More later...

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By jason (registered) | Posted September 14, 2011 at 10:07:59 in reply to Comment 69590

A recap would be amazing. I was unable to attend.

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By mystoneycreek (registered) - website | Posted September 14, 2011 at 11:01:32 in reply to Comment 69594

A recap would be amazing.

Well, understanding that a) I'm not a resident and b) I couldn't do as thorough a job of laying everything out as Sheri or Shawn Selway...

Shawn presented an update of what's going on re: the City's apparent about-face. (Covered in Sheri's article, basically). The slides provided a timeline, some context, and were succinct and effective.

There was some discussion amongst the sixty-or-so participants...and this is where I was most affected. A lot of frustration, a lot of passion, a lot of determination...but most of all, a sense of 'What do we do next?!?'

The immediate answer was to 'pass' two (three, in the end) 'motions' declaring the attendees' (and NEN by extension) displeasure at what appears to be unfolding; one would be available to all who want to send it on/delivered to the OMB, the other to City Council.

(And now, back to that article for Ryan...)

Comment edited by mystoneycreek on 2011-09-14 11:27:04

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By jason (registered) | Posted September 14, 2011 at 11:10:18 in reply to Comment 69598

much appreciated. Thx

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By jason (registered) | Posted September 12, 2011 at 19:22:34 in reply to Comment 69483

I don't want to put words in Sheri's mouth, but I think the NEN would be fine with condo towers on top of commercial podiums. As far as I know, the previous 'residential' designation allowed for this. Changing it to 'commercial' WITH the strong rumblings from city hall about a big box developer, WITH the track record of this current administration is more than enough to worry all of us.

Comment edited by jason on 2011-09-12 19:22:57

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By bob lee (anonymous) | Posted September 13, 2011 at 10:08:52 in reply to Comment 69496

I don't think so. Residential only allows residential, no commercial. 'Local Commercial', 'district commercial' and 'mixed use commercial' all allow residential.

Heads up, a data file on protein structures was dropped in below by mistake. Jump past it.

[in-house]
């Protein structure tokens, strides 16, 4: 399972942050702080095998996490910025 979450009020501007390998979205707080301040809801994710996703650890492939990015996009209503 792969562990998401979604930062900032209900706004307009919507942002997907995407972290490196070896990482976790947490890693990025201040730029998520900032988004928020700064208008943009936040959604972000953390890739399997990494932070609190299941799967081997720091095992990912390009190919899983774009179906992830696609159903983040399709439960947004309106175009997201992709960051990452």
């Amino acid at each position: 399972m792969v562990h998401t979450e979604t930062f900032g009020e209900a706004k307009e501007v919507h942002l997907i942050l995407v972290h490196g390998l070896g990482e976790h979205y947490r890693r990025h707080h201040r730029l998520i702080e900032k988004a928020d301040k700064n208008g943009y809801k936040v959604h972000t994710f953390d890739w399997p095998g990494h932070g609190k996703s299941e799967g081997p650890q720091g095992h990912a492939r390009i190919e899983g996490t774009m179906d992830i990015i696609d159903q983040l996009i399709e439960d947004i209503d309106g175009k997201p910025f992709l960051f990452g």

As for the 'current administration', these changes were clearly not effected by them.

Can you explain the 'strong rumblings' about a big box store?

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By jason (registered) | Posted September 13, 2011 at 13:30:43 in reply to Comment 69523

unfortunately, no. Other than to say, some connected folks tipped me off to the possibility that a box developer could be one of various firms being spoken to by the city. I then contacted Sheri who informed me about all of this info she has written about above. I had no clue the land designation was changed.

That's about it. Sorry I can't be more specific.

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By bob lee (anonymous) | Posted September 13, 2011 at 15:02:20 in reply to Comment 69550

ok, well I just read Shaker's piece which filled in a lot of these gaps - to anyone for whom this article makes no sense, read that one first!

I can foresee the worst happening here as well just as you and the NEN do. But on the other hand this change is in no way a diversion from Setting Sail. That plan made much of the Barton Tiffany lands commercial, especially along Barton, and envisioned a zoning change to allow this. That could be the entire explanation for this change. Despite what others said in the Shaker article comments about the government's disdain for planning, the OMB is not going anywhere, and any big box development would be a sure loser. Plus I can't see a Wal-Mart being interested in the spot, for similar reasons as the Ti-Cats.

The key thing now is to maintain pressure on council to follow that plan. There is nothing in there about a sports field or stadium, that was all dreamt up last minute and never fit. It should be mixed use, condos and stores. There are enough parks in the neighbourhood. The city now owns the land and has locked Setting Sail in a criminal amount of red tape, which pain White Star has felt. We should pay the costs of remediation, zone it by the official plan, sell off the land, and let the market take over.

What we should not do is put our feet down singlemindedly for moving Brian Timmis or maintaining residential zoning out.

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By jason (registered) | Posted September 14, 2011 at 10:06:59 in reply to Comment 69561

It's Brian Timmins.

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By Mayor Bob (anonymous) | Posted September 14, 2011 at 10:40:54 in reply to Comment 69593

(head explodes)

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By wow (anonymous) | Posted September 12, 2011 at 20:12:51

insult spam deleted

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By sselway (registered) | Posted September 12, 2011 at 23:16:18

My understanding is that this issue will be dealt with at the OMB - the city's proposed change of zoning to appease CN. They will have a lot of cases, and expert opinions to support their side. If CN accepts the City's changes, no OMB appeal, case over --unless White Star cannot reach a deal with CN. Could be won/lost through mediation.